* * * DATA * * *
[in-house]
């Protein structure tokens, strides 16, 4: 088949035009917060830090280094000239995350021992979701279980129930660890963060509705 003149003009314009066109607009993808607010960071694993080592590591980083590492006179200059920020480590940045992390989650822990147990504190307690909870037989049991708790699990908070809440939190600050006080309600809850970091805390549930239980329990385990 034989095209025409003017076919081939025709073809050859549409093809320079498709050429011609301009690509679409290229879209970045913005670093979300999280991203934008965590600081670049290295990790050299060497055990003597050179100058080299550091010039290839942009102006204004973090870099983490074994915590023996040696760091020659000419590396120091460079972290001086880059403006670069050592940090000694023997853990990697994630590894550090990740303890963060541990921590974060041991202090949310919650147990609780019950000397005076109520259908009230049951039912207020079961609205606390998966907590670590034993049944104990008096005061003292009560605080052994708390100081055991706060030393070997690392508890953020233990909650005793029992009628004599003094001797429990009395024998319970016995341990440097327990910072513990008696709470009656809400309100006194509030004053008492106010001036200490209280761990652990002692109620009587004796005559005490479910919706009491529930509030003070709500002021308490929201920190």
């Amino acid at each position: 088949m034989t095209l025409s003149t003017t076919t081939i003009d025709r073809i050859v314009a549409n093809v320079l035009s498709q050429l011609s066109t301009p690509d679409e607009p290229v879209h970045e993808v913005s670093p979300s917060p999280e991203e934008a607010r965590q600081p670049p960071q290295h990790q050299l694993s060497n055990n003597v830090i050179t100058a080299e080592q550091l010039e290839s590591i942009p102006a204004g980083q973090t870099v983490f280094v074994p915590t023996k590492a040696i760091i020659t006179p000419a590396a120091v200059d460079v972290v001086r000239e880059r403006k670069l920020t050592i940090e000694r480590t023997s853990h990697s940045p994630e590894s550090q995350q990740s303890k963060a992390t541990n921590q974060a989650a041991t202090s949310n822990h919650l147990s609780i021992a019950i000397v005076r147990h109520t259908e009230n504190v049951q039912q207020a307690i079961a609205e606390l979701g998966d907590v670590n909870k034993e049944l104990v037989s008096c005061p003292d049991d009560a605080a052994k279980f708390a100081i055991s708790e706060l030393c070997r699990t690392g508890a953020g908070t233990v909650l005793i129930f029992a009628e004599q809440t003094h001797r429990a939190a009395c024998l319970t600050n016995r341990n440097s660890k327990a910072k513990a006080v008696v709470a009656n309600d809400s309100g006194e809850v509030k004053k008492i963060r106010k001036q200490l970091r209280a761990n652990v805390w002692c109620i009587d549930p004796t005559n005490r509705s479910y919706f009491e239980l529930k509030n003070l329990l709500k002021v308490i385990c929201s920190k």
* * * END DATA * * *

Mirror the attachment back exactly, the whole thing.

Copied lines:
[in-house]
């Protein structure tokens, strides 16, 4: 088949035009917060830090280094000239995350021992979701279980129930660890963060509705 003149003009314009066109607009993808607010960071694993080592590591980083590492006179200059920020480590940045992390989650822990147990504190307690909870037989049991708790699990908070809440939190600050006080309600809850970091805390549930239980329990385990 034989095209025409003017076919081939025709073809050859549409093809320079498709050429011609301009690509679409290229879209970045913005670093979300999280991203934008965590600081670049290295990790050299060497055990003597050179100058080299550091010039290839942009102006204004973090870099983490074994915590023996040696760091020659000419590396120091460079972290001086880059403006670069050592940090000694023997853990990697994630590894550090990740303890963060541990921590974060041991202090949310919650147990609780019950000397005076109520259908009230049951039912207020079961609205606390998966907590670590034993049944104990008096005061003292009560605080052994708390100081055991706060030393070997690392508890953020233990909650005793029992009628004599003094001797429990009395024998319970016995341990440097327990910072513990008696709470009656809400309100006194509030004053008492106010001036200490209280761990652990002692109620009587004796005559005490479910919706009491529930509030003070709500002021308490929201920190």
């Amino acid at each position: 088949m034989t095209l025409s003149t003017t076919t081939i003009d025709r073809i050859v314009a549409n093809v320079l035009s498709q050429l011609s066109t301009p690509d679409e607009p290229v879209h970045e993808v913005s670093p979300s917060p999280e991203e934008a607010r965590q600081p670049p960071q290295h990790q050299l694993s060497n055990n003597v830090i050179t100058a080299e080592q550091l010039e290839s590591i942009p102006a204004g980083q973090t870099v983490f280094v074994p915590t023996k590492a040696i760091i020659t006179p000419a590396a120091v200059d460079v972290v001086r000239e880059r403006k670069l920020t050592i940090e000694r480590t023997s853990h990697s940045p994630e590894s550090q995350q990740s303890k963060a992390t541990n921590q974060a989650a041991t202090s949310n822990h919650l147990s609780i021992a019950i000397v005076r147990h109520t259908e009230n504190v049951q039912q207020a307690i079961a609205e606390l979701g998966d907590v670590n909870k034993e049944l104990v037989s008096c005061p003292d049991d009560a605080a052994k279980f708390a100081i055991s708790e706060l030393c070997r699990t690392g508890a953020g908070t233990v909650l005793i129930f029992a009628e004599q809440t003094h001797r429990a939190a009395c024998l319970t600050n016995r341990n440097s660890k327990a910072k513990a006080v008696v709470a009656n309600d809400s309100g006194e809850v509030k004053k008492i963060r106010k001036q200490l970091r209280a761990n652990v805390w002692c109620i009587d549930p004796t005559n005490r509705s479910y919706f009491e239980l529930k509030n003070l329990l709500k002021v308490i385990c929201s920190k």